OPEC has lost control of rising oil prices

Jul 27, 2006 02:00 AM

OPEC has lost control of rising oil prices and they could hit $ 80 per barrel due to geopolitical concerns sparked by the crisis in the Middle East, an Indonesian official said.
Maizar Rahman, designated as Indonesia’s governor at OPEC, said current high oil prices are mainly driven by tensions in the Middle East, home to nearly 80 % of global oil resources.

“Oil prices are high mainly due to geopolitical factors. The market sees geopolitical factors which can cause disruption of the oil supply,” Rahman said. “The problem is not a shortage of oil. The problem is the fear of oil supply disruption due to geopolitical factors,” he said.
He said oil could hit $ 80 “if the situation in the Middle East remains the same.” Oil prices are currently around $ 74.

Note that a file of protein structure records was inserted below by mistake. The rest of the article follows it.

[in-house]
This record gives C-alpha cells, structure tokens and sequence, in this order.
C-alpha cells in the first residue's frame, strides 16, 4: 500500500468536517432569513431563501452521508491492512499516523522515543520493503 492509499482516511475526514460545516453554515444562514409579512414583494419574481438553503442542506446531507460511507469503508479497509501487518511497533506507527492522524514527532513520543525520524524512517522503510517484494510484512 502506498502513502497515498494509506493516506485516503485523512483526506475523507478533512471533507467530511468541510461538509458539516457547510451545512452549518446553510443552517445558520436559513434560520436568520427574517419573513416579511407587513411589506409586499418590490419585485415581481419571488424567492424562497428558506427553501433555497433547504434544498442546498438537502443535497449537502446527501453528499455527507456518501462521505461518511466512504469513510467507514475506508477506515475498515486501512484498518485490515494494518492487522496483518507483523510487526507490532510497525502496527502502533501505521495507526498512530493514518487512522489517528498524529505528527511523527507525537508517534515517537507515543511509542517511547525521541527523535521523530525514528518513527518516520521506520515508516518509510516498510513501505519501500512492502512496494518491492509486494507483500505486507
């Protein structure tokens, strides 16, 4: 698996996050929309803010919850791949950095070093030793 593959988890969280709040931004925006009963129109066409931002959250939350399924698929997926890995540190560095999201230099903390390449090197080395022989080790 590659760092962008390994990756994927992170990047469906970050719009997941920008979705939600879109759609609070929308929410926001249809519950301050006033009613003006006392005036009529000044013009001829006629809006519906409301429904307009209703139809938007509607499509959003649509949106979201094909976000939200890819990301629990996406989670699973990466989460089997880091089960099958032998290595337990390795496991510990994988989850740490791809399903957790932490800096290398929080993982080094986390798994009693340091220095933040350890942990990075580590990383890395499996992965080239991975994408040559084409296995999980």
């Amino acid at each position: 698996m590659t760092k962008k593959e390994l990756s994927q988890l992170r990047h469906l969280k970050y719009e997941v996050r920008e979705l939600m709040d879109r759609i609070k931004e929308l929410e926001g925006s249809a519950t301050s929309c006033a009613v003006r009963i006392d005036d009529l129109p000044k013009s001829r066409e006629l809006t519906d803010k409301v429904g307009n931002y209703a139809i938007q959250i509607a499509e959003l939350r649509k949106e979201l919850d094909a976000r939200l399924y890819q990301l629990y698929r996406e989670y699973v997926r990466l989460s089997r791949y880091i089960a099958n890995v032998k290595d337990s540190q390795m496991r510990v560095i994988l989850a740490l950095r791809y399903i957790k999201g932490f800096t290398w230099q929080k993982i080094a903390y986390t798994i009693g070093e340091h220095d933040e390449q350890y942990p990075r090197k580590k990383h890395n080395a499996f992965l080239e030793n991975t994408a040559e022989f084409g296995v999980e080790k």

Asked if the Organization of Petroleum Exporting Countries (OPEC) had lost control over soaring oil prices, Rahman said: “Yes” but he added that OPEC is ready to raise output if the global market calls for an increase. World oil demand in 2007 is set to increase by 1.3 mm bpd or 1.5 % to reach 85.9 mm bpd, according to OPEC.
Rahman was in Vientiane for a meeting of energy giants from the 10-member Association of Southeast Asian Nations (ASEAN). ASEAN as well as energy officials from China and Japan, the world’s second and third largest oil consumers after the United States, and from South Korea, will hold a meeting to discuss energy issues. Indonesian is Asia’s only OPEC member but its oil output has fallen in recent years to about 1 mm bpd.

World oil prices surged as traders reacted to a surprise retreat in US gasoline or petrol reserves, and tracked raging violence in the Middle East.
New York’s main contract, light sweet crude for delivery in September, climbed 75 cents to $ 74.50 per barrel in pit trading. In London, Brent North Sea crude for September delivery leapt $ 1.25 to $ 74.53 per barrel in electronic deals.

Source: Arab News
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